Berdon Blogs

SALT TALK: "I'm Just a Bill" - Mobile Workforce Legislation (Re)Introduced

Posted by Wayne K. Berkowitz CPA, J.D., LL.M. on Apr 3, 2017 11:57:00 AM

There is a joke that starts with three mothers sitting around discussing the professions of their respective sons. The first mother bragged about her son the doctor and all were impressed. The second mother chimed in that her son was a lawyer and everyone smiled. The third mother sheepishly stated her son was an accountant. All shrugged and one of the mothers interjected, that's ok, he always was a little slow.

Well, I'm no doctor, but I am a lawyer and an accountant and I still can't explain where or what happened to the mobile workforce legislation we have been promised for so long1. Yet to my surprise, just last month the "Mobile Workforce State Income Tax Simplification Act of 2017" comes barreling down the tracks 2.

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SALT TALK: Pennsylvania Tax Amnesty - The I Forgot to Pay Taxes Strategy Works if Timing is Right

Posted by Wayne K. Berkowitz CPA, J.D., LL.M. on Mar 27, 2017 11:00:00 AM

Who knew the comedian, actor, and musician Steve Martin was also prophetic?  Back in the seventies (sorry again, millennials) Mr. Martin had a plan to be a millionaire and never pay taxes[1].  When the tax man issued a friendly reminder regarding your newly found million, Mr. Martin simply suggested two simple words, “I forgot,” as the remedy to get back on good footing with the government.            

Mr. Martin must have fans at the Pennsylvania Department of Revenue (“Department”).  Their newly issued amnesty program, beginning April 21, 2017 and ending June 19, 2017 (the “Amnesty Period”) is quite generous in scope.  Not only does the program waive penalties on past due taxes, but 50% of the interest as well.  All taxes administered by the Department, whether applicable to individuals or businesses, are eligible.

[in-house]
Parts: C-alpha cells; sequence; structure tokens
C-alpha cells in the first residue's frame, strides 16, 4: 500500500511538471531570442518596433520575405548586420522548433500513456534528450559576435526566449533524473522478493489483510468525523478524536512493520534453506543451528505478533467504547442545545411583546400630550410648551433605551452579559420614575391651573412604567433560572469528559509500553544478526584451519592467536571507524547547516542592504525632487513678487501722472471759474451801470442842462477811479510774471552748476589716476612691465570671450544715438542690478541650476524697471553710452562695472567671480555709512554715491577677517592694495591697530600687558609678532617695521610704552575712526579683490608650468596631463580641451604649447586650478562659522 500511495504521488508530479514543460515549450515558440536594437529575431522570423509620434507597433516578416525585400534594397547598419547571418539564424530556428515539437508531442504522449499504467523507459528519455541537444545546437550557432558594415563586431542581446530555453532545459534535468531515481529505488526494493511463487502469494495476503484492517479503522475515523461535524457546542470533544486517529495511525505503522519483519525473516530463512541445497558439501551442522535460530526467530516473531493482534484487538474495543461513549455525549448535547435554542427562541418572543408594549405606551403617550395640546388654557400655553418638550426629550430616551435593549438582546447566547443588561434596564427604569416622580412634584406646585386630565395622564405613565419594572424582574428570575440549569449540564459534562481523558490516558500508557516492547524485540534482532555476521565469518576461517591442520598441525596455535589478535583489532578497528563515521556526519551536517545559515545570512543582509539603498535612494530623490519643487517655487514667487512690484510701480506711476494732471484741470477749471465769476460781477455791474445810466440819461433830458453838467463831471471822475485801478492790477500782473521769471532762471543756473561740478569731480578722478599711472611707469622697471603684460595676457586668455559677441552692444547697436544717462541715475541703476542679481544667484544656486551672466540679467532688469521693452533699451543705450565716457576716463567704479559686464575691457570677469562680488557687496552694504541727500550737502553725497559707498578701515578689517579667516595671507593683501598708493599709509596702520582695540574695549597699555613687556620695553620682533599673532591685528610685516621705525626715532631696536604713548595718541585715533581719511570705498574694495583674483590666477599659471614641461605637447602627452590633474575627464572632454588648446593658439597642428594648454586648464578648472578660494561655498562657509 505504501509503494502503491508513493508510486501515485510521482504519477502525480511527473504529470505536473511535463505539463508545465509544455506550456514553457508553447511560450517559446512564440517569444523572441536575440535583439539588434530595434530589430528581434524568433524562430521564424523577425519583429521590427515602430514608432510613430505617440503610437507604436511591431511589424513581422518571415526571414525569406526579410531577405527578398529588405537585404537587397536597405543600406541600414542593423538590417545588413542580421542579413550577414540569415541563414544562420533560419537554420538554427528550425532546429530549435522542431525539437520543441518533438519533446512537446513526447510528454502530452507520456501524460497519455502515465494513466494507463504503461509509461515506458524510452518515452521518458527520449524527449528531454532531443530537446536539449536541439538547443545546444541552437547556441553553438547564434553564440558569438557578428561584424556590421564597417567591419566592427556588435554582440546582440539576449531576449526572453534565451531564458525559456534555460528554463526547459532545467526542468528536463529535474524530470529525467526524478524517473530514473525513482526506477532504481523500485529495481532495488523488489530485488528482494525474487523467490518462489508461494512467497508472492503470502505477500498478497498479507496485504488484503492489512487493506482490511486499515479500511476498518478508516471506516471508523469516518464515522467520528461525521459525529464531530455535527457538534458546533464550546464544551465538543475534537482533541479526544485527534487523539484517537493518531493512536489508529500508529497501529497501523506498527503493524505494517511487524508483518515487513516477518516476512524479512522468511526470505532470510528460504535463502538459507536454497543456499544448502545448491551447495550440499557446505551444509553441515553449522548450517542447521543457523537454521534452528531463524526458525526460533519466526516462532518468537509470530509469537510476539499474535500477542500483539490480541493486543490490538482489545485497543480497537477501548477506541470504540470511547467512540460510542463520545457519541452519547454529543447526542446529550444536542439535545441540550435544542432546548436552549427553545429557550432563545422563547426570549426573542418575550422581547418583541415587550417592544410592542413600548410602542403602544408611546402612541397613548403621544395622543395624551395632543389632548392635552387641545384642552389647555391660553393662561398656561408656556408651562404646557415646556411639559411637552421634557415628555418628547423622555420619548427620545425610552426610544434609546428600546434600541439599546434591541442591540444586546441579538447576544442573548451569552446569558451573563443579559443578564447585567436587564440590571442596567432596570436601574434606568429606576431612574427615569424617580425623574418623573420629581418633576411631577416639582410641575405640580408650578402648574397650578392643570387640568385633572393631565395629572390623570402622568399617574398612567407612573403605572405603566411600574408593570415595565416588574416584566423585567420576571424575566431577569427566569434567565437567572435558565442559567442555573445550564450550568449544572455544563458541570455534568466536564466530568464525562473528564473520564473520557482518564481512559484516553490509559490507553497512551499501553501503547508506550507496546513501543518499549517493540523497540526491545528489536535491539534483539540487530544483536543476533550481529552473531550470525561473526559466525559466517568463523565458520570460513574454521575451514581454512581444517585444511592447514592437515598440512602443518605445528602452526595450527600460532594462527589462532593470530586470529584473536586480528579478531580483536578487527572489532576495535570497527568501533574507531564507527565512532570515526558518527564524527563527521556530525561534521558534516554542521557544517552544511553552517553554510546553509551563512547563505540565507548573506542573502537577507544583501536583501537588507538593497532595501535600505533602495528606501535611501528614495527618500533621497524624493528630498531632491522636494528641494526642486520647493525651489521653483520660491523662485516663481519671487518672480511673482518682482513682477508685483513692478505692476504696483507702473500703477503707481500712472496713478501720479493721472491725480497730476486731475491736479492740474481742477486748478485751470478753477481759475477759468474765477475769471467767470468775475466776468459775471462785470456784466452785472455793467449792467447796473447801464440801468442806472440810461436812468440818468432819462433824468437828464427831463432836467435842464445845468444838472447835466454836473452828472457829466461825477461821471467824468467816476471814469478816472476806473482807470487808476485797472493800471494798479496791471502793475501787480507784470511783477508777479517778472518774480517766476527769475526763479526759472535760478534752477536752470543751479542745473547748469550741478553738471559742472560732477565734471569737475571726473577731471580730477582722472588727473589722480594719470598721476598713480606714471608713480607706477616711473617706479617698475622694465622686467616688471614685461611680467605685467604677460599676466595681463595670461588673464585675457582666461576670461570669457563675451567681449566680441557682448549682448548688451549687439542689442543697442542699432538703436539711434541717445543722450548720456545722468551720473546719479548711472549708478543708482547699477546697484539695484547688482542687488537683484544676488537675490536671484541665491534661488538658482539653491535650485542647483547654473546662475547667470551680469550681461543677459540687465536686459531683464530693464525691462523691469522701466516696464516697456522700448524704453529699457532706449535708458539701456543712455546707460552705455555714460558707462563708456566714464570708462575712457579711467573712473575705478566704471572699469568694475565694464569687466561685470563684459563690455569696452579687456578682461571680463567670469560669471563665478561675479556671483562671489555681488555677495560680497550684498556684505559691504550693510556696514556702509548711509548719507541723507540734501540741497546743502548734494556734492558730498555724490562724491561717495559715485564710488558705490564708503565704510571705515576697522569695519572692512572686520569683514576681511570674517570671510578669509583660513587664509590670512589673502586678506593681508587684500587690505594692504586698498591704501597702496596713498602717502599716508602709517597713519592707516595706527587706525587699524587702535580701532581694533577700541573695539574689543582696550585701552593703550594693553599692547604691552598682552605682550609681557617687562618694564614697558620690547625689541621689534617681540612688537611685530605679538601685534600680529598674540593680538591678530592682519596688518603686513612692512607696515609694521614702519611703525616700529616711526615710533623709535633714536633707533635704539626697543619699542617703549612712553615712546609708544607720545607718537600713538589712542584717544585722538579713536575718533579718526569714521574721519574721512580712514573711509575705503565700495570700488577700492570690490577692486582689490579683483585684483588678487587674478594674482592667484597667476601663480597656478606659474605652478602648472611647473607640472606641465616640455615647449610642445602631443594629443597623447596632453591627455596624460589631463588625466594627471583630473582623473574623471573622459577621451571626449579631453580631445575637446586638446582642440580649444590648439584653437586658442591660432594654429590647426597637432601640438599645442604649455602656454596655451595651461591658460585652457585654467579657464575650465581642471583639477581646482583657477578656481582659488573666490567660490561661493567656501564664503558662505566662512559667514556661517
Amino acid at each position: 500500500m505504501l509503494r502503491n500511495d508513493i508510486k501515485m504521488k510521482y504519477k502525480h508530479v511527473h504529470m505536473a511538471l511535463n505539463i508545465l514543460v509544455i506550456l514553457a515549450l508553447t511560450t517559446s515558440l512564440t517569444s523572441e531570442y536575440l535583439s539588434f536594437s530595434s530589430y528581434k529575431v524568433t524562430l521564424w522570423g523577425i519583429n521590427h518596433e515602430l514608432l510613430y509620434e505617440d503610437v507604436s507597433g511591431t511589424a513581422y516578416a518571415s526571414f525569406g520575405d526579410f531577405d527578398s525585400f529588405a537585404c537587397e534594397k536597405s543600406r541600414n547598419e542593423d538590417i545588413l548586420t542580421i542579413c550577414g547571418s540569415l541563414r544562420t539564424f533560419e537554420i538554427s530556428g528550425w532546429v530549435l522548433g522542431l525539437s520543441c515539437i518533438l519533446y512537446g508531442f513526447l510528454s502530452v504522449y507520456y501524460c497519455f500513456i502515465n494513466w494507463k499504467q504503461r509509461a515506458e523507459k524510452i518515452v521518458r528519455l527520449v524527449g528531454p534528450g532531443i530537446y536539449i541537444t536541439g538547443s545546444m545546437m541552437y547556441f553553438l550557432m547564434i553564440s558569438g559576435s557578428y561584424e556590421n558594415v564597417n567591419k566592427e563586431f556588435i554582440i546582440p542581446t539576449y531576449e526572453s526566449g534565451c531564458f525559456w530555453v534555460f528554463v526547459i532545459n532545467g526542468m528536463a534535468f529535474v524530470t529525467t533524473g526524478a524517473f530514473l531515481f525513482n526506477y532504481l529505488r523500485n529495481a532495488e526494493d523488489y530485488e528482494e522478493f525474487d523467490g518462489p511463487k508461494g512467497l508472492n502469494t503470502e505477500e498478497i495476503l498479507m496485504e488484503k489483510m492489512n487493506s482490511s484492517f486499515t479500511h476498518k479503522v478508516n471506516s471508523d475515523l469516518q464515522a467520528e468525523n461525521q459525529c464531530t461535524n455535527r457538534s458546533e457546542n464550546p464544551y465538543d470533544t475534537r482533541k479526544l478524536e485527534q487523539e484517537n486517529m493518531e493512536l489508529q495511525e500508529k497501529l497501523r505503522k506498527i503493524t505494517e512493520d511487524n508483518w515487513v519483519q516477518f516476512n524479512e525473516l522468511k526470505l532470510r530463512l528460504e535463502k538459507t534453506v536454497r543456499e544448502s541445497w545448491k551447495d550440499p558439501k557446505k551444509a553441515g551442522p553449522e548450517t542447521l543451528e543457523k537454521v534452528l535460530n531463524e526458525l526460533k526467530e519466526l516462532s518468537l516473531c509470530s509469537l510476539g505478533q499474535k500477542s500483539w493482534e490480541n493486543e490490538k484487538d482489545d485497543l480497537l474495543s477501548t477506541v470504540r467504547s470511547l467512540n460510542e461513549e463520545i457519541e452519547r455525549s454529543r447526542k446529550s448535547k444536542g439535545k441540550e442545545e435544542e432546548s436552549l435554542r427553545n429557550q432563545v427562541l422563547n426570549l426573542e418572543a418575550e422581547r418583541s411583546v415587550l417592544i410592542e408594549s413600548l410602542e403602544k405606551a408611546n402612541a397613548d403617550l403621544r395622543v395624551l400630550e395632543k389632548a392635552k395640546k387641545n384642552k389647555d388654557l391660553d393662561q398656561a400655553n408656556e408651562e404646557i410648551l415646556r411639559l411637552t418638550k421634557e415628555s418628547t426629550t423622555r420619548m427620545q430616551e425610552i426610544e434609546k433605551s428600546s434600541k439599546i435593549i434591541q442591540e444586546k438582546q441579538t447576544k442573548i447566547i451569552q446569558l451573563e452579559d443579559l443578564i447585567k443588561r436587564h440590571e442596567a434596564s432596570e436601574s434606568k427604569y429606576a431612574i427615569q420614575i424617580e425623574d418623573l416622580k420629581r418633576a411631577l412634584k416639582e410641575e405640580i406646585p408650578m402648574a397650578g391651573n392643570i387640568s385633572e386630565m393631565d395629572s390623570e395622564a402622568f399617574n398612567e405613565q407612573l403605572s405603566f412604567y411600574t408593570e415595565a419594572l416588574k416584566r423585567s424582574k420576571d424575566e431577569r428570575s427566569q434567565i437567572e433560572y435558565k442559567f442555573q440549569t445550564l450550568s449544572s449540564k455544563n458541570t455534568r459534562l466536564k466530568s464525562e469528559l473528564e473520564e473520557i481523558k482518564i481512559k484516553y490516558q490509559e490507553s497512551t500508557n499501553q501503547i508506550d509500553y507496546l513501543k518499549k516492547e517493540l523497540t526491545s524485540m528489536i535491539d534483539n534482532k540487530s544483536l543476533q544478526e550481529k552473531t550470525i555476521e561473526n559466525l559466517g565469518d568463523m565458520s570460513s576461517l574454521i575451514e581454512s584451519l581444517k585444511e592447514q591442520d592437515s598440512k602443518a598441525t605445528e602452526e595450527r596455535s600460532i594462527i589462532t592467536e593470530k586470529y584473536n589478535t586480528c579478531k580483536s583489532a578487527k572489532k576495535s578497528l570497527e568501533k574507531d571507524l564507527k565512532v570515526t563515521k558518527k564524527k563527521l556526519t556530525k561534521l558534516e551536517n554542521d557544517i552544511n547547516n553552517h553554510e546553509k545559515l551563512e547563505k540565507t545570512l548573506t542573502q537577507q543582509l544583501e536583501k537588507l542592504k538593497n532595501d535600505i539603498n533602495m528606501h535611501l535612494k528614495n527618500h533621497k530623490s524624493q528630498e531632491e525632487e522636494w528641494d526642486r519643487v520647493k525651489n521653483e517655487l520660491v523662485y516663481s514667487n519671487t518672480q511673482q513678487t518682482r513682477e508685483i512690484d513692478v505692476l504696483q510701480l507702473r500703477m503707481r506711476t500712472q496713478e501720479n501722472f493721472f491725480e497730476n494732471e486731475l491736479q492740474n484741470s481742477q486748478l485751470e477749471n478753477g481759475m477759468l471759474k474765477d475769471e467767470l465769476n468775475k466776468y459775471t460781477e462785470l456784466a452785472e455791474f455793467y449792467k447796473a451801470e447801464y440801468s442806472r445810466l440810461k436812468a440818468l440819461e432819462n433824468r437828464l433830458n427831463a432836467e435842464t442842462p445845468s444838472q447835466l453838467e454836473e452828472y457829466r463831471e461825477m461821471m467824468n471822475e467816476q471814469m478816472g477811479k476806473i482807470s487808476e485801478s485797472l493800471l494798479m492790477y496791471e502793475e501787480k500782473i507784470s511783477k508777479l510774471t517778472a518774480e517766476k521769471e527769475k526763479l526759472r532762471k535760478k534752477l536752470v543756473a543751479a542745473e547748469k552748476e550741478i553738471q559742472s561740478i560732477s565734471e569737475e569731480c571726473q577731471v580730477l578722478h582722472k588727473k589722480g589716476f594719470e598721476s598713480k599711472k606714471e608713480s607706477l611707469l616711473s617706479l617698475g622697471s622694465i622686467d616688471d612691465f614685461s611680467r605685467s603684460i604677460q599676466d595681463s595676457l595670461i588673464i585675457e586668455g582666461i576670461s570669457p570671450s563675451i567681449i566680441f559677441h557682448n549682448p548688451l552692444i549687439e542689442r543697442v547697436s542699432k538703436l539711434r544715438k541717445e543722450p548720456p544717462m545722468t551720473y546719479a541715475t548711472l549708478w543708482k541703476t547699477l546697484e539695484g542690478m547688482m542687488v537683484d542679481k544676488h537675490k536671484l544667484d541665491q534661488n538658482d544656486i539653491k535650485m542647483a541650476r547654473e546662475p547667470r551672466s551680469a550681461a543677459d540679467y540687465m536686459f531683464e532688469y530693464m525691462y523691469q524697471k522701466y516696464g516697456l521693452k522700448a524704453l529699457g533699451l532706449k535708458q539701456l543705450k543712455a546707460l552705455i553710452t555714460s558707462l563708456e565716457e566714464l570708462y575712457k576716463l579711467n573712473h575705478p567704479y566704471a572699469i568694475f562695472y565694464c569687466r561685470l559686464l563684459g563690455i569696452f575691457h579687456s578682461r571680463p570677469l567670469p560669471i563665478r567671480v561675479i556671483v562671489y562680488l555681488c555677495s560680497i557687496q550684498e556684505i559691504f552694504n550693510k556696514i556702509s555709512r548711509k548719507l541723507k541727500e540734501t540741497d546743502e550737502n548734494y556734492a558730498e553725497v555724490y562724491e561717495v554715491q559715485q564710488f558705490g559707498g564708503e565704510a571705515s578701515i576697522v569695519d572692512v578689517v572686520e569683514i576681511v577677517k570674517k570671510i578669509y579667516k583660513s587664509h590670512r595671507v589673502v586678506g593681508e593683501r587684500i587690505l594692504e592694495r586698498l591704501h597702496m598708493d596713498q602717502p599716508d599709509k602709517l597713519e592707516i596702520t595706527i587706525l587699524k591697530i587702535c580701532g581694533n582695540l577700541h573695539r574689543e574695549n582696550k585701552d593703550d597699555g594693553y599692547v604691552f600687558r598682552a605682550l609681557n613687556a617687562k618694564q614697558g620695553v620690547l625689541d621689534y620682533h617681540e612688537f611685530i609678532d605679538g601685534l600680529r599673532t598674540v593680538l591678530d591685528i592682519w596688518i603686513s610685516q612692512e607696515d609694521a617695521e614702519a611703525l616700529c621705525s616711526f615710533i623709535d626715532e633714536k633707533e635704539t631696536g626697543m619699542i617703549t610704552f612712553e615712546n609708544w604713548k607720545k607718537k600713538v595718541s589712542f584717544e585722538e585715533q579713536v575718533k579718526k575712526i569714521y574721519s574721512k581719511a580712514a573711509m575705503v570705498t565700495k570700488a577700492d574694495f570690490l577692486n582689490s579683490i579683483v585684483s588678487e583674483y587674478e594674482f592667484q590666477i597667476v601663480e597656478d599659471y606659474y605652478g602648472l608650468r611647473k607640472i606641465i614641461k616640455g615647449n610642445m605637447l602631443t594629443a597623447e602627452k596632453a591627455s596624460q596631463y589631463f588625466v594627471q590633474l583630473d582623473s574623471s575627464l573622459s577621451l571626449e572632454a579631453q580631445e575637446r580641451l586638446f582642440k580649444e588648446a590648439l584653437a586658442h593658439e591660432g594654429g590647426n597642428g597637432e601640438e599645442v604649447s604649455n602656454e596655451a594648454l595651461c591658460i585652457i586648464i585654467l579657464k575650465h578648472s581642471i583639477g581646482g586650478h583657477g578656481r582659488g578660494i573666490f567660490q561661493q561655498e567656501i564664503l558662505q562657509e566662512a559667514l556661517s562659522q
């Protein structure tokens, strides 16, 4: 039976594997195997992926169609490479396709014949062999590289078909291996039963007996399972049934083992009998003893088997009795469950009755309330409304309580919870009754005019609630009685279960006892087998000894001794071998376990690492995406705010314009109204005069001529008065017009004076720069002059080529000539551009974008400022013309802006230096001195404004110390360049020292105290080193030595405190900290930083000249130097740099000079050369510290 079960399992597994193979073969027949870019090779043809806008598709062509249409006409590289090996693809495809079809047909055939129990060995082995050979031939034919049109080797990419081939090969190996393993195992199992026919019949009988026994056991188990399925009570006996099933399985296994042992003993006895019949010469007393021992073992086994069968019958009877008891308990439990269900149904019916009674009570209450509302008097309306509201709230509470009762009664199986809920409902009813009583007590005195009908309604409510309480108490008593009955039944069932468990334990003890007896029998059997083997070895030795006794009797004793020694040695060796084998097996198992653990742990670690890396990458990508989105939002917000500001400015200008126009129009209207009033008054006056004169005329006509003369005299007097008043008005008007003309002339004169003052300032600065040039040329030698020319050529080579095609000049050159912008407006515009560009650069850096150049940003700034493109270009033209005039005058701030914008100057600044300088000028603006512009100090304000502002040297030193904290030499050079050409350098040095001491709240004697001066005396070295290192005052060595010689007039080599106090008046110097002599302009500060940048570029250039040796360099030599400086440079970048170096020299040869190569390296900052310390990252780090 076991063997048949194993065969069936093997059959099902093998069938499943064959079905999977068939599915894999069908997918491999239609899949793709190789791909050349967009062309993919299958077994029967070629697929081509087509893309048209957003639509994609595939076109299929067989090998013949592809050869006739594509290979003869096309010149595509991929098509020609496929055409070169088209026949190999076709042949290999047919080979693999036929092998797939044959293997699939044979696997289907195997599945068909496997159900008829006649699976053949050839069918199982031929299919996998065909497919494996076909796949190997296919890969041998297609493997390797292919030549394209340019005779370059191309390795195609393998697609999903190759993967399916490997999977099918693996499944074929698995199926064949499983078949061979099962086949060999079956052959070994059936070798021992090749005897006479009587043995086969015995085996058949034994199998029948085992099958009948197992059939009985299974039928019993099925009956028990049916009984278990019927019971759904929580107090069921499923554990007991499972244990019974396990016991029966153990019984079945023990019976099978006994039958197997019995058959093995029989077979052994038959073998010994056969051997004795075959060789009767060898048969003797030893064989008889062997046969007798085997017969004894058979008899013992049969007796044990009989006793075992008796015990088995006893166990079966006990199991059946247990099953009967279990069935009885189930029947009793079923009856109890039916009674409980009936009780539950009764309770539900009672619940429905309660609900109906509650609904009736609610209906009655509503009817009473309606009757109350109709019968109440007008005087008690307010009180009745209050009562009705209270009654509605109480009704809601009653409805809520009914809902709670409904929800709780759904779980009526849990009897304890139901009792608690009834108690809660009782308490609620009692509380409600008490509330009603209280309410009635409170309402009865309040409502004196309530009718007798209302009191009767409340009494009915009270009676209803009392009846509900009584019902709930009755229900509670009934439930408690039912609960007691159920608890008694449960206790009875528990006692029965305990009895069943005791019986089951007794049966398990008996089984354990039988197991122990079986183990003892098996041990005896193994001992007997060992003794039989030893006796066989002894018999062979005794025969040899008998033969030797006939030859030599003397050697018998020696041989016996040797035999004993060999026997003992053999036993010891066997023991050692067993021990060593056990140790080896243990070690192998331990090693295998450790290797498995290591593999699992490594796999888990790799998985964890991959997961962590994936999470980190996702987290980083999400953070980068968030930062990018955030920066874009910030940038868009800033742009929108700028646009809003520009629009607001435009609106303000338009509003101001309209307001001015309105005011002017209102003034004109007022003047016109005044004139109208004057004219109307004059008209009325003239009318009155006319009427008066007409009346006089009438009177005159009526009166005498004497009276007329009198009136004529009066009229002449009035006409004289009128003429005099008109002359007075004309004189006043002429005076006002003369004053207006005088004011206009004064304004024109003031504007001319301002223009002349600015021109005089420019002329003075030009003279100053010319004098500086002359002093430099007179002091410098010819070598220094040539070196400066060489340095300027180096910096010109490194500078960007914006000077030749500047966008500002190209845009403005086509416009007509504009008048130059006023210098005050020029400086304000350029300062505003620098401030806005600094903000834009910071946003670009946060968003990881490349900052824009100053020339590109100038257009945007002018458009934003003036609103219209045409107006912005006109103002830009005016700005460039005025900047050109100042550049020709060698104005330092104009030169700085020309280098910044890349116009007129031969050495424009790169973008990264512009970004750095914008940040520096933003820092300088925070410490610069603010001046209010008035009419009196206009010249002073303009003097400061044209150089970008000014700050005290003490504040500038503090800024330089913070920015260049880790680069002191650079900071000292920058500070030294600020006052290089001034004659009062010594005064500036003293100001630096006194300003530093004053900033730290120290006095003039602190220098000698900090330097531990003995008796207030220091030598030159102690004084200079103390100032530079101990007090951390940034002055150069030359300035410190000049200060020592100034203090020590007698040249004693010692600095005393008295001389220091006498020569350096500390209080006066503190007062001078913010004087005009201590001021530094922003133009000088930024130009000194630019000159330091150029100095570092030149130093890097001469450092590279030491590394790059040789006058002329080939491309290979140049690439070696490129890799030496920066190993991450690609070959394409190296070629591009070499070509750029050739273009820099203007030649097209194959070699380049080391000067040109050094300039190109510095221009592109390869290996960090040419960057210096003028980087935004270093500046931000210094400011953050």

Eligible taxes include known and unknown delinquencies existing as of December 31, 2015.  Let’s assume a nonresident individual has a PA tax liability unknown to him (or the Department), as long as it is for the tax year ended 2014 or prior (a 2015 delinquency won’t exist until April 2016), amnesty may apply. 

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SALT TALK: Inferences, Conclusions, Relationships, and Residency Audit Traps

Posted by Wayne K. Berkowitz CPA, J.D., LL.M. on Mar 20, 2017 12:50:00 PM

There are two very disparate pursuits in which I have partaken for almost 30 years; marriage and residency audits.  While the burden of proof in relationships and audits may be different, inferences drawn and conclusions reached hastily can be a disaster for both.  While no one knows the rules for lasting relationships, readers of my blog know that many jurisdictions use a two-pronged approach to determining whether an individual taxpayer is a resident for state tax purposes.